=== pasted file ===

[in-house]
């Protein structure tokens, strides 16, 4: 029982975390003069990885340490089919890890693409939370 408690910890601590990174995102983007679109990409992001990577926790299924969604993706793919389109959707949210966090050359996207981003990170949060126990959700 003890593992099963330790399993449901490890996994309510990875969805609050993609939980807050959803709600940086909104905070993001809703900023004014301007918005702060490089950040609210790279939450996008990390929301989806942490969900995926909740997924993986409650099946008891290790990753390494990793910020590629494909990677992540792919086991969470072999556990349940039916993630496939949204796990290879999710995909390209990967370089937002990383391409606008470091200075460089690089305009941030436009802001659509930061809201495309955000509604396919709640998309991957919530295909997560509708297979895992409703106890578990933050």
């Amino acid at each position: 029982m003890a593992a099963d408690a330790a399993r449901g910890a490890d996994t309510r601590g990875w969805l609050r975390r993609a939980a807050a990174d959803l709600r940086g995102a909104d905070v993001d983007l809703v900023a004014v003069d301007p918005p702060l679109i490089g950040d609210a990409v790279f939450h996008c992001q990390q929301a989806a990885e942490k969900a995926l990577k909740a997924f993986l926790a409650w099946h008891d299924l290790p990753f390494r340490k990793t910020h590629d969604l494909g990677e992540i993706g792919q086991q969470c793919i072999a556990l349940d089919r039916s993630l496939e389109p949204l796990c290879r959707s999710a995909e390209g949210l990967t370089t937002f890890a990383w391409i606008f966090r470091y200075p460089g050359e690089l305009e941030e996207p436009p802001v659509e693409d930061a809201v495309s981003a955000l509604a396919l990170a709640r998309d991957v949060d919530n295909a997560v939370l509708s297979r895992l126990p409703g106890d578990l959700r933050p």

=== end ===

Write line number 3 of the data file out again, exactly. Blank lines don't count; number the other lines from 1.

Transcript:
């Amino acid at each position: 029982m003890a593992a099963d408690a330790a399993r449901g910890a490890d996994t309510r601590g990875w969805l609050r975390r993609a939980a807050a990174d959803l709600r940086g995102a909104d905070v993001d983007l809703v900023a004014v003069d301007p918005p702060l679109i490089g950040d609210a990409v790279f939450h996008c992001q990390q929301a989806a990885e942490k969900a995926l990577k909740a997924f993986l926790a409650w099946h008891d299924l290790p990753f390494r340490k990793t910020h590629d969604l494909g990677e992540i993706g792919q086991q969470c793919i072999a556990l349940d089919r039916s993630l496939e389109p949204l796990c290879r959707s999710a995909e390209g949210l990967t370089t937002f890890a990383w391409i606008f966090r470091y200075p460089g050359e690089l305009e941030e996207p436009p802001v659509e693409d930061a809201v495309s981003a955000l509604a396919l990170a709640r998309d991957v949060d919530n295909a997560v939370l509708s297979r895992l126990p409703g106890d578990l959700r933050p």